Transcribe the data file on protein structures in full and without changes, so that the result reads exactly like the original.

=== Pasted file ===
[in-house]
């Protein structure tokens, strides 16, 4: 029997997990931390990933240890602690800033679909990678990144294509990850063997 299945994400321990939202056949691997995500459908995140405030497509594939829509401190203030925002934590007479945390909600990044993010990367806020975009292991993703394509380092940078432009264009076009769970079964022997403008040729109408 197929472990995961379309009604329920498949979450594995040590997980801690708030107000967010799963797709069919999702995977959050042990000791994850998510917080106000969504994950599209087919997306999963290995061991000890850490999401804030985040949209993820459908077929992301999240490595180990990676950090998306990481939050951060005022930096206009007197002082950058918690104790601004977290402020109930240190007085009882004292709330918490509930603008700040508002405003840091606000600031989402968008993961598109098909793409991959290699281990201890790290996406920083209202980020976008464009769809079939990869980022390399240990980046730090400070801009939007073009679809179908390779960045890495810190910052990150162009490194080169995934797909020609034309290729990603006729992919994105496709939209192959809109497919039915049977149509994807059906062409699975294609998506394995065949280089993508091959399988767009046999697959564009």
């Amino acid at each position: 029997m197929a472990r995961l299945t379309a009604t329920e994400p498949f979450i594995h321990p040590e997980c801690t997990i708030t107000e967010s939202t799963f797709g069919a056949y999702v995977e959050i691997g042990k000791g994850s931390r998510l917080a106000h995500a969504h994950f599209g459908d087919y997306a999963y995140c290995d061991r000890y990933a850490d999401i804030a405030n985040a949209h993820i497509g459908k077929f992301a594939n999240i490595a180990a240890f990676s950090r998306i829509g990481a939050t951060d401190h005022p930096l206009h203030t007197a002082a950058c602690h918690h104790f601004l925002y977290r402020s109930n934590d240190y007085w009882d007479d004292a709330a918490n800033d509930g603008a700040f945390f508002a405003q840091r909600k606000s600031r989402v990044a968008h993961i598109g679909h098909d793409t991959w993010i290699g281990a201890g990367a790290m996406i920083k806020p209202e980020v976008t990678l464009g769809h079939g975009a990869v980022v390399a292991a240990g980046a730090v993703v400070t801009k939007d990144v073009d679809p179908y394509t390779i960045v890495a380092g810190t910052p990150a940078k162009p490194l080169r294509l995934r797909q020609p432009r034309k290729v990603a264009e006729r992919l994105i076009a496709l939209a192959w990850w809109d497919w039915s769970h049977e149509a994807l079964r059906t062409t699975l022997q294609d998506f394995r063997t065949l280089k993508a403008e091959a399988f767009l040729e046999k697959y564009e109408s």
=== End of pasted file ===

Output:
[in-house]
């Protein structure tokens, strides 16, 4: 029997997990931390990933240890602690800033679909990678990144294509990850063997 299945994400321990939202056949691997995500459908995140405030497509594939829509401190203030925002934590007479945390909600990044993010990367806020975009292991993703394509380092940078432009264009076009769970079964022997403008040729109408 197929472990995961379309009604329920498949979450594995040590997980801690708030107000967010799963797709069919999702995977959050042990000791994850998510917080106000969504994950599209087919997306999963290995061991000890850490999401804030985040949209993820459908077929992301999240490595180990990676950090998306990481939050951060005022930096206009007197002082950058918690104790601004977290402020109930240190007085009882004292709330918490509930603008700040508002405003840091606000600031989402968008993961598109098909793409991959290699281990201890790290996406920083209202980020976008464009769809079939990869980022390399240990980046730090400070801009939007073009679809179908390779960045890495810190910052990150162009490194080169995934797909020609034309290729990603006729992919994105496709939209192959809109497919039915049977149509994807059906062409699975294609998506394995065949280089993508091959399988767009046999697959564009």
């Amino acid at each position: 029997m197929a472990r995961l299945t379309a009604t329920e994400p498949f979450i594995h321990p040590e997980c801690t997990i708030t107000e967010s939202t799963f797709g069919a056949y999702v995977e959050i691997g042990k000791g994850s931390r998510l917080a106000h995500a969504h994950f599209g459908d087919y997306a999963y995140c290995d061991r000890y990933a850490d999401i804030a405030n985040a949209h993820i497509g459908k077929f992301a594939n999240i490595a180990a240890f990676s950090r998306i829509g990481a939050t951060d401190h005022p930096l206009h203030t007197a002082a950058c602690h918690h104790f601004l925002y977290r402020s109930n934590d240190y007085w009882d007479d004292a709330a918490n800033d509930g603008a700040f945390f508002a405003q840091r909600k606000s600031r989402v990044a968008h993961i598109g679909h098909d793409t991959w993010i290699g281990a201890g990367a790290m996406i920083k806020p209202e980020v976008t990678l464009g769809h079939g975009a990869v980022v390399a292991a240990g980046a730090v993703v400070t801009k939007d990144v073009d679809p179908y394509t390779i960045v890495a380092g810190t910052p990150a940078k162009p490194l080169r294509l995934r797909q020609p432009r034309k290729v990603a264009e006729r992919l994105i076009a496709l939209a192959w990850w809109d497919w039915s769970h049977e149509a994807l079964r059906t062409t699975l022997q294609d998506f394995r063997t065949l280089k993508a403008e091959a399988f767009l040729e046999k697959y564009e109408s």